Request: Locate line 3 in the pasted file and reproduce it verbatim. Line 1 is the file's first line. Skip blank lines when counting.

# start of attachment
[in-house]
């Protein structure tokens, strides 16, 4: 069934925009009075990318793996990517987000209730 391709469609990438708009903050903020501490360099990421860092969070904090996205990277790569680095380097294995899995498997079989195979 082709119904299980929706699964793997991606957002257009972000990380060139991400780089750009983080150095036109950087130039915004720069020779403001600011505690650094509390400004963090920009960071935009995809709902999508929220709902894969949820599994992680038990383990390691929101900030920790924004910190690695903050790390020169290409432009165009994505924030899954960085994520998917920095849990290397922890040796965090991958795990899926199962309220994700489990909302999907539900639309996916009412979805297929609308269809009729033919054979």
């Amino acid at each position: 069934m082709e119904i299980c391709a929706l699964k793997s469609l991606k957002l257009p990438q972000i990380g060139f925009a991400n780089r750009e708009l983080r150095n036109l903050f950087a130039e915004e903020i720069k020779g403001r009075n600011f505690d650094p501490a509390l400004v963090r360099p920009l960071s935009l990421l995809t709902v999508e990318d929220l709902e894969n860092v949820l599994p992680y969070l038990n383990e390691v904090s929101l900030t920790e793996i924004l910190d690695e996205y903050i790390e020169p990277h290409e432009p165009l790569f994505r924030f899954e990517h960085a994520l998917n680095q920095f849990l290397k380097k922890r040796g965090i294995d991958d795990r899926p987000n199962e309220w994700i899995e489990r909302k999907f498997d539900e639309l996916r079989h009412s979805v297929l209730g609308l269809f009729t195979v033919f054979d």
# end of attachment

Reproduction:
């Amino acid at each position: 069934m082709e119904i299980c391709a929706l699964k793997s469609l991606k957002l257009p990438q972000i990380g060139f925009a991400n780089r750009e708009l983080r150095n036109l903050f950087a130039e915004e903020i720069k020779g403001r009075n600011f505690d650094p501490a509390l400004v963090r360099p920009l960071s935009l990421l995809t709902v999508e990318d929220l709902e894969n860092v949820l599994p992680y969070l038990n383990e390691v904090s929101l900030t920790e793996i924004l910190d690695e996205y903050i790390e020169p990277h290409e432009p165009l790569f994505r924030f899954e990517h960085a994520l998917n680095q920095f849990l290397k380097k922890r040796g965090i294995d991958d795990r899926p987000n199962e309220w994700i899995e489990r909302k999907f498997d539900e639309l996916r079989h009412s979805v297929l209730g609308l269809f009729t195979v033919f054979d």